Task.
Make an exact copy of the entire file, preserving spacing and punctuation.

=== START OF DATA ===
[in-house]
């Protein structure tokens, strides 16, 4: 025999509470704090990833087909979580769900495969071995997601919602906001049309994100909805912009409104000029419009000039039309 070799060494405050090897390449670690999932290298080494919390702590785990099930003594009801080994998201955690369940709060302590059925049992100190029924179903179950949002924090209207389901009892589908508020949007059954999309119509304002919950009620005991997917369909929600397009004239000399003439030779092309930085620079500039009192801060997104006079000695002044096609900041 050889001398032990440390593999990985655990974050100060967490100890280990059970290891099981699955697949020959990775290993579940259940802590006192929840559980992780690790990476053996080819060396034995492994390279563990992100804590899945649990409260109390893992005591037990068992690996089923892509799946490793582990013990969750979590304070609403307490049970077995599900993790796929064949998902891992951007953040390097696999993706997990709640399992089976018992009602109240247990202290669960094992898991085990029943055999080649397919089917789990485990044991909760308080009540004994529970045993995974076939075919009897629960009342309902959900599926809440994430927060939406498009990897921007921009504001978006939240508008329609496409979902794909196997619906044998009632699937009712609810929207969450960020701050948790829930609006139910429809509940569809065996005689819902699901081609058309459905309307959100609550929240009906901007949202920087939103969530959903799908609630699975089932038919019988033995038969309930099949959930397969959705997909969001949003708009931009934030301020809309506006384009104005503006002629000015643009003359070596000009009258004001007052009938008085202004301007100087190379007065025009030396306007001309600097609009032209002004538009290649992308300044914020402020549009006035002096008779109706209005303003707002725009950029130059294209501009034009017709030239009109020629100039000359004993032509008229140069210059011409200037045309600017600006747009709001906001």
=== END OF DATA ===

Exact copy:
[in-house]
């Protein structure tokens, strides 16, 4: 025999509470704090990833087909979580769900495969071995997601919602906001049309994100909805912009409104000029419009000039039309 070799060494405050090897390449670690999932290298080494919390702590785990099930003594009801080994998201955690369940709060302590059925049992100190029924179903179950949002924090209207389901009892589908508020949007059954999309119509304002919950009620005991997917369909929600397009004239000399003439030779092309930085620079500039009192801060997104006079000695002044096609900041 050889001398032990440390593999990985655990974050100060967490100890280990059970290891099981699955697949020959990775290993579940259940802590006192929840559980992780690790990476053996080819060396034995492994390279563990992100804590899945649990409260109390893992005591037990068992690996089923892509799946490793582990013990969750979590304070609403307490049970077995599900993790796929064949998902891992951007953040390097696999993706997990709640399992089976018992009602109240247990202290669960094992898991085990029943055999080649397919089917789990485990044991909760308080009540004994529970045993995974076939075919009897629960009342309902959900599926809440994430927060939406498009990897921007921009504001978006939240508008329609496409979902794909196997619906044998009632699937009712609810929207969450960020701050948790829930609006139910429809509940569809065996005689819902699901081609058309459905309307959100609550929240009906901007949202920087939103969530959903799908609630699975089932038919019988033995038969309930099949959930397969959705997909969001949003708009931009934030301020809309506006384009104005503006002629000015643009003359070596000009009258004001007052009938008085202004301007100087190379007065025009030396306007001309600097609009032209002004538009290649992308300044914020402020549009006035002096008779109706209005303003707002725009950029130059294209501009034009017709030239009109020629100039000359004993032509008229140069210059011409200037045309600017600006747009709001906001």